Growth vs. Profits in SaaS Company Valuations


Written in collaboration with Todd Gardner of SaaS Advisors.

Is profitability or growth more important to a SaaS company’s valuation in 2022? We looked at the correlation between growth and profits in public SaaS companies to find out.

The short answer is growth is still 2.5 times more important than profitability in determining a SaaS company’s valuation. 

Let’s dig into the data to see why.

In the current environment, the correlation between valuation multiples and growth rate is about .39. That’s the lowest correlation we have ever seen in the last 10 years, down from .57 at the peak of the market in November 2021.

If we factor in profitability by using the Rule of 40, the correlation to valuation multiples improves slightly to .42. That’s a little better than predicting the valuation multiple using just the growth rate, but not much.

Implicit in the Rule of 40, however, is that growth and profit are valued equally. A 1% higher growth rate impacts the metric as much as a 1% improvement in profit margin. That’s a pretty arbitrary approach.

If you adjust the weighting, you’ll find that combining a SaaS company’s growth rate with 40% of its net income margin will yield a metric with the highest correlation to its valuation multiple. In fact, the r2 of this metric is currently .64. 


Taking a step back, it’s important to remember that valuation multiples of revenue (or profits) are a short-hand form of estimating the future cash flow of a particular SaaS company. For most businesses, current profitability is the best proxy for future cash flow, so valuations are based on a multiple of profits. Multiples are higher for businesses whose profits are expected to grow and lower for those with lower future profit expectations. In both cases, the starting point is current earnings. This is commonly referred to as the price-to-earnings, or PE, multiple.

For most SaaS businesses, however, current profits aren’t the best indicator of future cash flows. 

That’s because most SaaS businesses, even the public ones, haven’t reached maturity and are unprofitable or sub-optimally profitable.  In this immature stage, investing in future growth generates more expected future cash flow (value) than generating earnings today. The important assumption here, and the only reason an unprofitable SaaS business has any value, is that SaaS businesses will eventually convert revenue into profits as they mature.

That assumption of profitability at maturity is well founded in the data. Ten of the twelve public SaaS companies founded before 2000 are solidly profitable, with an average net income margin of 17%, which is increasing annually. Conversely, only 11% of SaaS Companies founded after 2000 are profitable. 


Two things:

1. Interest rates and inflation went up, making future profits less valuable than current profits. In valuation land, this means applying a higher interest rate to future earnings. So, the further into the future those earnings occur, the less they’re worth today.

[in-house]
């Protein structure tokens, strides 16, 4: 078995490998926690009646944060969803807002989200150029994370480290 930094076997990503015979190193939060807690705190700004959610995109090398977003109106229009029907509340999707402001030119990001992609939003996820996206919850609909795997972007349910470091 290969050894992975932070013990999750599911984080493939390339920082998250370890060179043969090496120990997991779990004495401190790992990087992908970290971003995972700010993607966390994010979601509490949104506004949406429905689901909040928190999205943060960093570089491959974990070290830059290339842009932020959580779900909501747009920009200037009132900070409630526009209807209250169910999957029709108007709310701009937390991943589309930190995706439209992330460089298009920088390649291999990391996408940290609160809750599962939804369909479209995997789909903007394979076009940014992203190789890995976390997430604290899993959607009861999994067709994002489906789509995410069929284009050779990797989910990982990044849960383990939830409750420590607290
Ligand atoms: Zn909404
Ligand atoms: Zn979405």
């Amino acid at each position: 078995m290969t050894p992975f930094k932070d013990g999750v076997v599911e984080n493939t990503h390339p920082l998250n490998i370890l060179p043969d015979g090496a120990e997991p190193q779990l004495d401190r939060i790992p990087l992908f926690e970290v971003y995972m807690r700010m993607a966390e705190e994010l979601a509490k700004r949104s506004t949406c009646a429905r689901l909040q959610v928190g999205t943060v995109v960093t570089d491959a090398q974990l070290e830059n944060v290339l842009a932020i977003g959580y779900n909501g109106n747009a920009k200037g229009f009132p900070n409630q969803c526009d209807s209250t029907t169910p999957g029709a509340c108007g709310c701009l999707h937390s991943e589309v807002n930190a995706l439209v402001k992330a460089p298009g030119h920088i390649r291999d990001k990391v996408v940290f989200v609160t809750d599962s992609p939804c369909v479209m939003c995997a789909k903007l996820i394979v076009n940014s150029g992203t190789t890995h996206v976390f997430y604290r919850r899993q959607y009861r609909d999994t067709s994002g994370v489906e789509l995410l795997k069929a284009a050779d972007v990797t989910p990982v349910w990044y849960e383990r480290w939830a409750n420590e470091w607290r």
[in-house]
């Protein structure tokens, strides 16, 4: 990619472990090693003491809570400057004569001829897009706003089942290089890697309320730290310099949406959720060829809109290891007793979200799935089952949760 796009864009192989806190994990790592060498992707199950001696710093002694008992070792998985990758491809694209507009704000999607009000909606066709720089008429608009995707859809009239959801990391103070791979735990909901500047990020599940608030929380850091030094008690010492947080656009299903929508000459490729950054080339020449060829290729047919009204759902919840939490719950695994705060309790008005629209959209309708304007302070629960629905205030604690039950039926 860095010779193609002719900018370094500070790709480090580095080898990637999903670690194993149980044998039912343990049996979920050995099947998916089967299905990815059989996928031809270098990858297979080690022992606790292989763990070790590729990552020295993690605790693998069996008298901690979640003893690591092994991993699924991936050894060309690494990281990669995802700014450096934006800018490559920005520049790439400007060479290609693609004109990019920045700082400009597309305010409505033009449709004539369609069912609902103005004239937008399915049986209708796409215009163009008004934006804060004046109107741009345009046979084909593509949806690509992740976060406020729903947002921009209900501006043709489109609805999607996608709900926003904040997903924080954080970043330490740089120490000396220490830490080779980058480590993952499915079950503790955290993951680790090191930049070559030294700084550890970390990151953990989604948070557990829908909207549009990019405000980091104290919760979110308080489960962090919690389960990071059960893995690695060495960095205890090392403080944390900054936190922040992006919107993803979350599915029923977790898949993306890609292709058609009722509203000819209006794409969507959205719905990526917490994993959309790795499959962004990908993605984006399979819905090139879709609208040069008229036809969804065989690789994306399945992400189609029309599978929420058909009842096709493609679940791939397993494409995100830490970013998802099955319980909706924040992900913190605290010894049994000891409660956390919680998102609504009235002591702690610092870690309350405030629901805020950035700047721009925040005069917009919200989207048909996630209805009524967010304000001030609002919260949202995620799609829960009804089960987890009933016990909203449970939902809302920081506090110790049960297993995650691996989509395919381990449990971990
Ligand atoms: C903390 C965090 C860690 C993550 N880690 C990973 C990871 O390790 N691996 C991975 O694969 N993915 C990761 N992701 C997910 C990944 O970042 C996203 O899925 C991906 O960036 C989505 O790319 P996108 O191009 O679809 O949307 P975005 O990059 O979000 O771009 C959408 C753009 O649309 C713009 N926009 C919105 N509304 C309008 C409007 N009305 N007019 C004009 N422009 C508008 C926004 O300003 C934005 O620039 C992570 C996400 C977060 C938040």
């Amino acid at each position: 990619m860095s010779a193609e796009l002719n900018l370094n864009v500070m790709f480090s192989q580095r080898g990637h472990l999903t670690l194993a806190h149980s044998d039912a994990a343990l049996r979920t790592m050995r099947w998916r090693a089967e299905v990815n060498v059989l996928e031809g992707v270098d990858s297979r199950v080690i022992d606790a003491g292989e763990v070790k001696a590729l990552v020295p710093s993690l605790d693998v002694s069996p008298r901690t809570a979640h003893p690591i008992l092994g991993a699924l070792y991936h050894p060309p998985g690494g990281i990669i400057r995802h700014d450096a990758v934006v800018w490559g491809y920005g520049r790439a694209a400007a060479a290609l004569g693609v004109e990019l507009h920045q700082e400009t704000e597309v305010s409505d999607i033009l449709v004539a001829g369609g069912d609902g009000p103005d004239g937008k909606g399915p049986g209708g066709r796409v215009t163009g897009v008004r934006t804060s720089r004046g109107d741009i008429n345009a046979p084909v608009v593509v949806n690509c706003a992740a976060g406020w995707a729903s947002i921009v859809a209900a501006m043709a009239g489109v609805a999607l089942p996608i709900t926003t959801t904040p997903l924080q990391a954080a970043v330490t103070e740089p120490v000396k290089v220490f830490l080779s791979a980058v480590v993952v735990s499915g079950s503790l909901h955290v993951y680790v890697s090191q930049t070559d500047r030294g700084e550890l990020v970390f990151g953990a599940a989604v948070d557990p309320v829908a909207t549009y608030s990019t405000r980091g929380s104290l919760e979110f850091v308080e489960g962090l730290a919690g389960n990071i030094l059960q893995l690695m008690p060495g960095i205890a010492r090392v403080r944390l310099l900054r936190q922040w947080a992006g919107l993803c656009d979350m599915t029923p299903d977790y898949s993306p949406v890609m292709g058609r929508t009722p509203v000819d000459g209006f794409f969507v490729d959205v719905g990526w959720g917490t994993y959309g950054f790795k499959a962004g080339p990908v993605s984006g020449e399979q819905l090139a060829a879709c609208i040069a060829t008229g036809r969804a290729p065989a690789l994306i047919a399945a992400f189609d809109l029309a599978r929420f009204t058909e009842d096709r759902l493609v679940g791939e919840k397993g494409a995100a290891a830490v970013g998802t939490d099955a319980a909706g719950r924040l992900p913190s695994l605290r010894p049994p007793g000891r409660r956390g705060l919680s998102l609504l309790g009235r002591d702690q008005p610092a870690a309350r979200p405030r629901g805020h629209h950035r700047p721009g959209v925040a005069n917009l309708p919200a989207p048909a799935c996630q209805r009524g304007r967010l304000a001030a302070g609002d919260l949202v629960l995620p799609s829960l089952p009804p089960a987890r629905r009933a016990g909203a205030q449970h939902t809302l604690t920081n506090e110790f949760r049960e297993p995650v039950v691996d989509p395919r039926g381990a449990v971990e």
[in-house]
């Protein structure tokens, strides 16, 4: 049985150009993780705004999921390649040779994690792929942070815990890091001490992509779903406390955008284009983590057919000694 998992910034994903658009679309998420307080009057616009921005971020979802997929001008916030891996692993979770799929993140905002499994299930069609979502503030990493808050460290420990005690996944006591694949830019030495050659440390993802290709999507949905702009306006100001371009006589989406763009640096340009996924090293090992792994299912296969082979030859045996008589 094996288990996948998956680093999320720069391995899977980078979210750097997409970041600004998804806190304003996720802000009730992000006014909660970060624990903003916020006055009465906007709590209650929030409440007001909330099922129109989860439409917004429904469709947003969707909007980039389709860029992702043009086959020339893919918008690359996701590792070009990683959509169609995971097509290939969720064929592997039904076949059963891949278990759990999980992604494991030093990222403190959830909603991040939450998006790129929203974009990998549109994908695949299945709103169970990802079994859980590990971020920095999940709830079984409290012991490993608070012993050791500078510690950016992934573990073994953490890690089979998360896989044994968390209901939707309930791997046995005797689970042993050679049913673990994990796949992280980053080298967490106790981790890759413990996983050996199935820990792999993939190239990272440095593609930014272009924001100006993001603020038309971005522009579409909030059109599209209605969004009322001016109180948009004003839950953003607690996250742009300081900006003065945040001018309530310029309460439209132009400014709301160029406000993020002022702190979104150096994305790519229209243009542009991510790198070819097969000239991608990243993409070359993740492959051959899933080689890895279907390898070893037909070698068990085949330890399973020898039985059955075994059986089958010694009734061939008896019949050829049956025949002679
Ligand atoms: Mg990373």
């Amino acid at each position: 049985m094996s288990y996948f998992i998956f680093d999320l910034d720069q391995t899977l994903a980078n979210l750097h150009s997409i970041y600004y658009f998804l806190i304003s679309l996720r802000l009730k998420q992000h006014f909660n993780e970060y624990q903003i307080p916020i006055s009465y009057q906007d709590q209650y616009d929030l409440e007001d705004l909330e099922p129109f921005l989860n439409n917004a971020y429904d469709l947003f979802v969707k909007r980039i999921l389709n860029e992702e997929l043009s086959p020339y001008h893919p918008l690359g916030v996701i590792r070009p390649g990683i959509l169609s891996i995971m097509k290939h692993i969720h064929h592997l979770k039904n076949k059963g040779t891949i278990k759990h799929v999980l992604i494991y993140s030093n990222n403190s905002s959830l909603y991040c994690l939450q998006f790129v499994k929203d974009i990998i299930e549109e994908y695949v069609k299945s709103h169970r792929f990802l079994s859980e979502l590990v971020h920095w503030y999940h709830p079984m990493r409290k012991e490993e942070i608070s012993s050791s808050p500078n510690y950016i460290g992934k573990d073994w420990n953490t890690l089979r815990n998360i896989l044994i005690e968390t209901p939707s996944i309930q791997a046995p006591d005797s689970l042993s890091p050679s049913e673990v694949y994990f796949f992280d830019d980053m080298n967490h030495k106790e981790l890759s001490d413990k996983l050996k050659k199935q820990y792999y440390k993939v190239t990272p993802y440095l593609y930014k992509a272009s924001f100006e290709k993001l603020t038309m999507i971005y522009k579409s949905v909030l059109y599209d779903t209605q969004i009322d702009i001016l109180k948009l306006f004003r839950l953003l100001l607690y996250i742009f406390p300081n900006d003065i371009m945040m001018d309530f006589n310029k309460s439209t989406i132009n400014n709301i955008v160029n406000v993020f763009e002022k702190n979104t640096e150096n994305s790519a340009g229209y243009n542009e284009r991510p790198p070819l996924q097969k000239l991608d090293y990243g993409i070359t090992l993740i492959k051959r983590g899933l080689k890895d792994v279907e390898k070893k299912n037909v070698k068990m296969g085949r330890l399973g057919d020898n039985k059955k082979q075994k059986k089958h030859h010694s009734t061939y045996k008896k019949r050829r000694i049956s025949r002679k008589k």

The best proxy for when earnings will happen is the level of earnings today. For example, a company with a net income loss of 40% is less likely to generate profits as soon as a business with a net loss of 5%. Therefore, the more profitable a SaaS business is today, the sooner it’s expected to generate more of its earnings and the more it’s worth per dollar of revenue today (valuation multiple).

2. Risk appetite went down. This is a more straightforward lever. Unprofitable businesses run the risk of never becoming profitable, so their stocks are sold when risk appetite decreases. Unprofitable businesses may simply be immature, or they could have a business model flaw and run out of cash needed to reach maturity. Either way, they have a higher risk. 

What does this mean for private SaaS businesses? 

  • The balance between growth and profits has shifted, but growth is still more important than profitability.

  • If you can generate 1% or more of growth for each 1% loss in operating margin, you’re still creating real value. (Burn ratio)

  • Percentages and ratios are great, but companies need to have cash for payroll. If capital is unavailable at any price, profits are your only alternative as a source of cash, even at the expense of growth.

The more mature the private SaaS business, the more relevant nuances in the public markets become. Early-stage SaaS companies should be aware of public market shifts and how they might impact funding sources. But the lag time between the early stage and the public markets is so long that reacting to each public cycle can be counterproductive to building the fundamentals of the business. 

Regardless of your company’s growth stage, it’s important to understand the evolving relationship between growth rates and profitability on SaaS company valuations. So, to help you get a better handle on your path to growth, we’ve teamed up with Todd Gardner of SaaS Advisors to build this interactive Equity Calculator.

Fundamentally, this model compares selling your company today vs. raising capital, absorbing dilution, growing ARR, and selling in 24 months.

You can get access to the full Equity Calculator here.

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